A Line in the Tar Sands: Struggles for Environmental Justice
Editors: Joshua Kahn, Stephen D'Arcy, Tony Weis, Toban Black • Foreword by Naomi Klein and Bill McKibben
Publisher: PM Press
Size: 9 x 6
Page count: 392
Tar sands “development” comes with an enormous environmental and human cost. In the tar sands of Alberta, the oil industry is using vast quantities of water and natural gas to produce synthetic crude oil, creating drastically high levels of greenhouse gas emissions and air and water pollution. But tar sands opponents—fighting a powerful international industry—are likened to terrorists, government environmental scientists are muzzled, and public hearings are concealed and rushed.
Yet, despite the formidable political and economic power behind the tar sands, many opponents are actively building international networks of resistance, challenging pipeline plans while resisting threats to Indigenous sovereignty and democratic participation. Including leading voices involved in the struggle against the tar sands, A Line in the Tar Sands offers a critical analysis of the impact of the tar sands and the challenges opponents face in their efforts to organize effective resistance.
Contributors include: Greg Albo, Sâkihitowin Awâsis, Toban Black, Rae Breaux, Jeremy Brecher, Linda Capato, Jesse Cardinal, Angela V. Carter, Emily Coats, Stephen D’Arcy, Yves Engler, Cherri Foytlin, Sonia Grant, Harjap Grewal, Randolph Haluza-DeLay, Ryan Katz-Rosene, Naomi Klein, Melina Laboucan-Massimo, Winona LaDuke, Crystal Lameman, Christine Leclerc, Kerry Lemon, Matt Leonard, Martin Lukacs, Tyler McCreary, Bill McKibben, Yudith Nieto, Joshua Kahn Russell, Macdonald Stainsby, Clayton Thomas-Muller, Brian Tokar, Dave Vasey, Harsha Walia, Tony Weis, Rex Weyler, Will Wooten, Jess Worth, and Lilian Yap.
The editors’ proceeds from this book will be donated to frontline grassroots environmental justice groups and campaigns.
“The tar sands has become a key front in the fight against climate change, and the fight for a better future, and it’s hard to overstate the importance of the struggles it has inspired.”
—Naomi Klein and Bill McKibben
“Avoiding ‘game over for climate’ requires drawing a line in the tar sands sludge. A Line in the Tar Sands makes clear why and how this tar sands quagmire could be the beginning of the end for the mighty fossil fuel industry.”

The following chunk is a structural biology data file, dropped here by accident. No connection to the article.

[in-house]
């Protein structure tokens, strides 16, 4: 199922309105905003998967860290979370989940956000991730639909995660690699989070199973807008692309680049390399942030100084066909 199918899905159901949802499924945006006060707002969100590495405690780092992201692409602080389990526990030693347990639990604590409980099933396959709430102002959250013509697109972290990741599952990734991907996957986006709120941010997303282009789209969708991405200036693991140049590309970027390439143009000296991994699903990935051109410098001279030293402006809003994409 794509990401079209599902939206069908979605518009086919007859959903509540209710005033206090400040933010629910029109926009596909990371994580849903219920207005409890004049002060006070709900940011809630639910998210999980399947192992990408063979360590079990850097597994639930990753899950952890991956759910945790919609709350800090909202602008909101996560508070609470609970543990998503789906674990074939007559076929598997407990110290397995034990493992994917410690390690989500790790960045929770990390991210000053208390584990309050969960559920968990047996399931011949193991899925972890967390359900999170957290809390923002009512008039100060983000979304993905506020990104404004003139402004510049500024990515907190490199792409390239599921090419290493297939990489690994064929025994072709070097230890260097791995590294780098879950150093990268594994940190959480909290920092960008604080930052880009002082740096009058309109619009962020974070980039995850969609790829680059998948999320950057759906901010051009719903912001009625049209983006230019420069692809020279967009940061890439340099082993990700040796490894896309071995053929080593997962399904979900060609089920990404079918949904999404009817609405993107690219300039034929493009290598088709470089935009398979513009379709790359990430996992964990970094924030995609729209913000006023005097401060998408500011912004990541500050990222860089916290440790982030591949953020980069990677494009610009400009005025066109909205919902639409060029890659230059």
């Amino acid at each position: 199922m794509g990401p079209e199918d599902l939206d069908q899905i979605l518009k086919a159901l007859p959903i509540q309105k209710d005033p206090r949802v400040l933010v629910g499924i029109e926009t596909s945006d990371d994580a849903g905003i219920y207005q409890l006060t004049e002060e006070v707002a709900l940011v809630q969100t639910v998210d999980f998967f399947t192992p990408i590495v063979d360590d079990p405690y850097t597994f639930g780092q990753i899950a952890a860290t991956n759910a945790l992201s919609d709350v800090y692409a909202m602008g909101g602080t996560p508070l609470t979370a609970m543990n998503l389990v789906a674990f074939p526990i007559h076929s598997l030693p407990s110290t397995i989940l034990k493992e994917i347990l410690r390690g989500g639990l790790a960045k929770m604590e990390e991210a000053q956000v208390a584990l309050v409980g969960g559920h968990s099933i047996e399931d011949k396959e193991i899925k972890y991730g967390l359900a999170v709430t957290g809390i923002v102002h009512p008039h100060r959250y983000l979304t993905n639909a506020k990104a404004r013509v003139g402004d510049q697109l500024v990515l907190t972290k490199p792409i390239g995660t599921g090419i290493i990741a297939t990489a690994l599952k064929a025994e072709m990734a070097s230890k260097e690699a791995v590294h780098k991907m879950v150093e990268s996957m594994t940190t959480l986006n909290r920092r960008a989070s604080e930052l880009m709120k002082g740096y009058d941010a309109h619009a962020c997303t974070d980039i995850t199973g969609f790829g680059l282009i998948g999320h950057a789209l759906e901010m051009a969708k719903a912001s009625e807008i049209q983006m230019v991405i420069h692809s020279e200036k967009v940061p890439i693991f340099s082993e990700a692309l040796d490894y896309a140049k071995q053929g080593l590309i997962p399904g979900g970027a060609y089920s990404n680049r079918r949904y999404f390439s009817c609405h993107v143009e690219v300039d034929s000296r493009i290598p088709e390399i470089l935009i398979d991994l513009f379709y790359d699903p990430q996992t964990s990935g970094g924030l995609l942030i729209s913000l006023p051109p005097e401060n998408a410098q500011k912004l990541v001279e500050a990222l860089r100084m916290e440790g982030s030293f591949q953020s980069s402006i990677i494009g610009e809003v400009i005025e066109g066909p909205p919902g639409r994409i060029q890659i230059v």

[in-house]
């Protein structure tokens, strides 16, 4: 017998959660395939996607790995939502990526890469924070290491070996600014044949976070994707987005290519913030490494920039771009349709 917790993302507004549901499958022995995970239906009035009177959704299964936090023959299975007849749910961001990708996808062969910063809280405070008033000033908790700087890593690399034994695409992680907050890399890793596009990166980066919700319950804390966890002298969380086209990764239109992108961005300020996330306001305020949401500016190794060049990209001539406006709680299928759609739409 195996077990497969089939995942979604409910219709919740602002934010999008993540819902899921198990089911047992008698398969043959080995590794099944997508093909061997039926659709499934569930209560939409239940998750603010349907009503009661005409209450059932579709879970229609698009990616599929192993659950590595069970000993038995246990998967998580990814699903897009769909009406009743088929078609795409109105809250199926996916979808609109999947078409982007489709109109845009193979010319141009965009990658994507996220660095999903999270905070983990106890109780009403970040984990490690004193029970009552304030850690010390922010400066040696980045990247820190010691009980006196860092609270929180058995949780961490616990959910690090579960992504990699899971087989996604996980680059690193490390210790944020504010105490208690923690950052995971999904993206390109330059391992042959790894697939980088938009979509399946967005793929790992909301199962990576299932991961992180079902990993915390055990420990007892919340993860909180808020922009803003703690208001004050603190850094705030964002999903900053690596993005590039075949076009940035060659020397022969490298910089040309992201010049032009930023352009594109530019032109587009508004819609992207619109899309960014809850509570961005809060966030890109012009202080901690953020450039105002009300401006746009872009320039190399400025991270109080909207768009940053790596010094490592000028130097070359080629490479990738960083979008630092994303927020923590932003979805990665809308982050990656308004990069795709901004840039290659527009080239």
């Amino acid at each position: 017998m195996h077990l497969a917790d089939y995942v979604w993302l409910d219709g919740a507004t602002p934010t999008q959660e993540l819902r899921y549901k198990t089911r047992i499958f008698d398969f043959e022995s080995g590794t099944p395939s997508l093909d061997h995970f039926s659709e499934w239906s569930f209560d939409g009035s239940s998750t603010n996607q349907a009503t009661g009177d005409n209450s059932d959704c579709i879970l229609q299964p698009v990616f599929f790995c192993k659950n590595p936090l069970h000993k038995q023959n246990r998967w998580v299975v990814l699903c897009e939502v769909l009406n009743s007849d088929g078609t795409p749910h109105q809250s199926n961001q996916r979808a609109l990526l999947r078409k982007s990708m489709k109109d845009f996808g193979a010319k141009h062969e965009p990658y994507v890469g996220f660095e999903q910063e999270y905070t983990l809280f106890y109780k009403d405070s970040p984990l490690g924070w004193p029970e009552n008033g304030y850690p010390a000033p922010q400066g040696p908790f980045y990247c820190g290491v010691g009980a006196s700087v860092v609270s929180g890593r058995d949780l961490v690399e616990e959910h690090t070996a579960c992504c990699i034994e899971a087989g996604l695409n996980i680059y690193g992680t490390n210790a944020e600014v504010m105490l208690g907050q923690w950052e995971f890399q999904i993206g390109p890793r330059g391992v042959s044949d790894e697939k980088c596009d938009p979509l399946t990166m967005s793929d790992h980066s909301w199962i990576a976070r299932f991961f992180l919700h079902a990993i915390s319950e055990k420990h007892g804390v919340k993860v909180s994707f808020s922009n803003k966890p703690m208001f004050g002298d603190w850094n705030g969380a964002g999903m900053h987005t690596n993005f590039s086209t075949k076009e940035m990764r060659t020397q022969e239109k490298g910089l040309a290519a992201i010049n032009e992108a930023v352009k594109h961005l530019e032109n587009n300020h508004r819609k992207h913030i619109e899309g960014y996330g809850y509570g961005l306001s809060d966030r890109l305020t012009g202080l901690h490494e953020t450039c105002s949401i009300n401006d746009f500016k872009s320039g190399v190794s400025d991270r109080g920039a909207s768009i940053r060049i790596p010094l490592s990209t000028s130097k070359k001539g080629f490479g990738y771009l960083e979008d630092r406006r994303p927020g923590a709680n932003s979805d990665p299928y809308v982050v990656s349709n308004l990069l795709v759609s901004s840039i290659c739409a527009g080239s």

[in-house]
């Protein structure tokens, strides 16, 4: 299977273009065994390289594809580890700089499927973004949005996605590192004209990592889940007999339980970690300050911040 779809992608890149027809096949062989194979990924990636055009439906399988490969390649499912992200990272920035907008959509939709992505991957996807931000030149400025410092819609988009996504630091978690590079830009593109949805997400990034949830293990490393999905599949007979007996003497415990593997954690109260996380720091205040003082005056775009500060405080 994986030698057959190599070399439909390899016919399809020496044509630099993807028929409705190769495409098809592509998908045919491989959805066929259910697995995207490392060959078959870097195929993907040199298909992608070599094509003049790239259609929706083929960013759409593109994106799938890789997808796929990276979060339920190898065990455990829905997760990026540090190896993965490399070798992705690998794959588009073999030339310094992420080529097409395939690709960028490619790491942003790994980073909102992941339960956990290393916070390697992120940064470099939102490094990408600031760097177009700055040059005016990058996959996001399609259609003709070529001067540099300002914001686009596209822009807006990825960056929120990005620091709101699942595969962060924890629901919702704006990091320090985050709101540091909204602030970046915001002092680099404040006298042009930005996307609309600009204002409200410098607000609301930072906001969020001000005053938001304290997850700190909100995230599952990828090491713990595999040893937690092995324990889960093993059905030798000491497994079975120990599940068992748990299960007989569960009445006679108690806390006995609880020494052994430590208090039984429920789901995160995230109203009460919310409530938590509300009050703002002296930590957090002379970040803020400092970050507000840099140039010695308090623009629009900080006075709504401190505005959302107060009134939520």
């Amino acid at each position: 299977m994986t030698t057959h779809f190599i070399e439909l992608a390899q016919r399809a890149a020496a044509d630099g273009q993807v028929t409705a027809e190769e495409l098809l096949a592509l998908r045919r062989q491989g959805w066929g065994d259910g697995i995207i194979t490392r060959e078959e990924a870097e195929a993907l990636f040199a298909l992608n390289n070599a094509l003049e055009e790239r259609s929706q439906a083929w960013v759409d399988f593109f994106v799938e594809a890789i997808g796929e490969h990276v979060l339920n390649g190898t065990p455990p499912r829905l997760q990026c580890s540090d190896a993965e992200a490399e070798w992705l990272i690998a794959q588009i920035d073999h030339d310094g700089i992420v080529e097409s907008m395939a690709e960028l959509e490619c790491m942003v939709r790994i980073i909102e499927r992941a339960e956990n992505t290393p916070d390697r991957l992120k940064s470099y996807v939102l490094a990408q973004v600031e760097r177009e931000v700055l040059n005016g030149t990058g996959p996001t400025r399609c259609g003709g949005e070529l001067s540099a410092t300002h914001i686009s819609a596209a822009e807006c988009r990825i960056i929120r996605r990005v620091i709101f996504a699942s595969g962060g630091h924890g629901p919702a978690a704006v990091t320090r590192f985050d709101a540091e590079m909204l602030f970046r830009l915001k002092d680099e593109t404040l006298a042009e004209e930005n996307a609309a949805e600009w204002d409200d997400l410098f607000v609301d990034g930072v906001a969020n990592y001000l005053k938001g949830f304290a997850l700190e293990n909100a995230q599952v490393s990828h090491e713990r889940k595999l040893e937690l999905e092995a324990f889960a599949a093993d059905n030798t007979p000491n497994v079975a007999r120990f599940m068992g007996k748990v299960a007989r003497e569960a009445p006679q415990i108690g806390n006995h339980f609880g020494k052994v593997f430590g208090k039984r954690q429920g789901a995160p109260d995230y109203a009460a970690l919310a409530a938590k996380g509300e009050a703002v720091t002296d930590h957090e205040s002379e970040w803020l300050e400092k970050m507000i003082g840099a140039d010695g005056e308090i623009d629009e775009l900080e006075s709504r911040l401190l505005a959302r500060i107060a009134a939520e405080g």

—Dr. James Hansen, NASA
“From Indigenous people's sharing of prophecy, to lock-downs and blockades, from marches to hip-hop tours, from horseback rides to hunger strikes, and from mass arrests in front of the White House and Parliament to court battles, A Line in the Tar Sands examines the ongoing struggle to protect Sacred Water and Mother Earth through the voices and actions of the people who are living it. Read A Line in the Tar Sands and be heartbroken to learn the extent of the destruction of Mother Earth. Be inspired by the people working to stop the destruction.”
—Debra White Plume, Moccasins on the Ground, Owe Aku International
“The most important stories in the tar sands struggle are hidden by the media. This revelatory book tells of Canadian duplicity, Chinese capital, migrant workers, healing ceremonies, movement reflection and strategy, EU lobbying, the contradictions of NGO politics, Indigenous activism, and much more. The story of Greenhouse Goo is global. But so it its resistance: beautiful, complex, and rich. A Line in the Tar Sands is drawn with hope and righteous anger, celebrating the cosmologies that the tar sands industry—and its politicians—would destroy.”
—Raj Patel, author of Stuffed and Starved
“This collaborative effort not only details the insanity of tar sands development, it also shines a light on the Indigenous-led resistance movement challenging the fundamentally exploitative paradigm underlying extreme energy extraction. It provides a model of genuine solidarity in the fight to replace oppression with a healthy and just world.”
—Tim Dechristopher, Bidder 70
About the Editors:
Joshua Kahn Russell is the U.S. actions coordinator and trainings program manager for 350.org, a trainer with the Ruckus Society, and coauthor of Organizing Cools the Planet (PM Press).
Stephen D’Arcy is an associate professor and chair in the Department of Philosophy at Huron University College. He is the author of Languages of the Unheard: The Ethics of Militant Protest (Between the Lines). He is also a climate justice and economic democracy activist.
Tony Weis is an associate professor in Geography at the University of Western Ontario. He is the author of The Global Food Economy: The Battle for the Future of Farming and The Ecological Hoofprint: The Global Burden of Industrial Livestock (both with Zed Books).
Toban Black is a community organizer and a PhD candidate in Sociology at the University of Western Ontario, with research focused on environmental justice, the political economy of energy systems, and theories of social change.
About the Contributors:
Naomi Klein is an award-winning journalist, syndicated columnist, and author of the international bestseller The Shock Doctrine: The Rise of Disaster Capitalism. Her first book, No Logo: Taking Aim at the Brand Bullies, was also an international bestseller, translated into nearly thirty languages with more than a million copies in print.
Bill McKibben is the author of a dozen books about the environment, beginning with The End of Nature in 1989, which is regarded as the first book on climate change for a general audience. He is a founder of the grassroots climate campaign 350.org, which has coordinated fifteen thousand rallies in 189 countries since 2009. Time magazine called him “the planet's best green journalist,” and the Boston Globe said in 2010 that he was “probably the country's most important environmentalist.”
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